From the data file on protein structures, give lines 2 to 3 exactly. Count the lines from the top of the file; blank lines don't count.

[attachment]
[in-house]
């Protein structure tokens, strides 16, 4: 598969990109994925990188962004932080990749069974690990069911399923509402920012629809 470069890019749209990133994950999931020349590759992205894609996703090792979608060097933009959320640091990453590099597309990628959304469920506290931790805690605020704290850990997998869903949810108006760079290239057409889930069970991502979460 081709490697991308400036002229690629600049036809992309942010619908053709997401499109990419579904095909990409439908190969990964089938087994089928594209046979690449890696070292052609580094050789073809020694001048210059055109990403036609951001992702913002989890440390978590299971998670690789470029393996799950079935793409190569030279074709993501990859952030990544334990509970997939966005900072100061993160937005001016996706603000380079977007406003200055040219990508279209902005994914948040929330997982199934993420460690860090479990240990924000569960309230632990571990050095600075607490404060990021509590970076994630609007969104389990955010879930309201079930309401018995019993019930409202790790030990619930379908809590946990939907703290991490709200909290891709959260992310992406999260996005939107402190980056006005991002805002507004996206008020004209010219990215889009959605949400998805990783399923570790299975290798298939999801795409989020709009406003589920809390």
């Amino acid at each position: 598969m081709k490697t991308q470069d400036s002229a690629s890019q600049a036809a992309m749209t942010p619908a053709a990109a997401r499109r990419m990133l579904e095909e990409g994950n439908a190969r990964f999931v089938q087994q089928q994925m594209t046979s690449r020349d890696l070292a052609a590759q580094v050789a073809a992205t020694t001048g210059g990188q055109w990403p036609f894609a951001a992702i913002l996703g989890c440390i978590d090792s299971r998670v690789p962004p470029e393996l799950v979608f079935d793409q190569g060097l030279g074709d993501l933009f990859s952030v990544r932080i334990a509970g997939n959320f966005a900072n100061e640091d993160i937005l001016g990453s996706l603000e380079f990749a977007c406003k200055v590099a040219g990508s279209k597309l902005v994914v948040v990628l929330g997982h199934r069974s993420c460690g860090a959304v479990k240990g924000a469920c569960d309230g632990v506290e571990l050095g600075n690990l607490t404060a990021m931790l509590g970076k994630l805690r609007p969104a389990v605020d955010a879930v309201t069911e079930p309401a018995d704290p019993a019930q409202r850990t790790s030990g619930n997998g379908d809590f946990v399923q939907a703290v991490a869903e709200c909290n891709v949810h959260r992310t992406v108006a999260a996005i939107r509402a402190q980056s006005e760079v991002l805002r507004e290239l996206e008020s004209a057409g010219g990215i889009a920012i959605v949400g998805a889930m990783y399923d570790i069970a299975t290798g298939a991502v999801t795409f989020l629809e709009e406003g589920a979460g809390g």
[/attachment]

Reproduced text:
């Protein structure tokens, strides 16, 4: 598969990109994925990188962004932080990749069974690990069911399923509402920012629809 470069890019749209990133994950999931020349590759992205894609996703090792979608060097933009959320640091990453590099597309990628959304469920506290931790805690605020704290850990997998869903949810108006760079290239057409889930069970991502979460 081709490697991308400036002229690629600049036809992309942010619908053709997401499109990419579904095909990409439908190969990964089938087994089928594209046979690449890696070292052609580094050789073809020694001048210059055109990403036609951001992702913002989890440390978590299971998670690789470029393996799950079935793409190569030279074709993501990859952030990544334990509970997939966005900072100061993160937005001016996706603000380079977007406003200055040219990508279209902005994914948040929330997982199934993420460690860090479990240990924000569960309230632990571990050095600075607490404060990021509590970076994630609007969104389990955010879930309201079930309401018995019993019930409202790790030990619930379908809590946990939907703290991490709200909290891709959260992310992406999260996005939107402190980056006005991002805002507004996206008020004209010219990215889009959605949400998805990783399923570790299975290798298939999801795409989020709009406003589920809390």
């Amino acid at each position: 598969m081709k490697t991308q470069d400036s002229a690629s890019q600049a036809a992309m749209t942010p619908a053709a990109a997401r499109r990419m990133l579904e095909e990409g994950n439908a190969r990964f999931v089938q087994q089928q994925m594209t046979s690449r020349d890696l070292a052609a590759q580094v050789a073809a992205t020694t001048g210059g990188q055109w990403p036609f894609a951001a992702i913002l996703g989890c440390i978590d090792s299971r998670v690789p962004p470029e393996l799950v979608f079935d793409q190569g060097l030279g074709d993501l933009f990859s952030v990544r932080i334990a509970g997939n959320f966005a900072n100061e640091d993160i937005l001016g990453s996706l603000e380079f990749a977007c406003k200055v590099a040219g990508s279209k597309l902005v994914v948040v990628l929330g997982h199934r069974s993420c460690g860090a959304v479990k240990g924000a469920c569960d309230g632990v506290e571990l050095g600075n690990l607490t404060a990021m931790l509590g970076k994630l805690r609007p969104a389990v605020d955010a879930v309201t069911e079930p309401a018995d704290p019993a019930q409202r850990t790790s030990g619930n997998g379908d809590f946990v399923q939907a703290v991490a869903e709200c909290n891709v949810h959260r992310t992406v108006a999260a996005i939107r509402a402190q980056s006005e760079v991002l805002r507004e290239l996206e008020s004209a057409g010219g990215i889009a920012i959605v949400g998805a889930m990783y399923d570790i069970a299975t290798g298939a991502v999801t795409f989020l629809e709009e406003g589920a979460g809390g």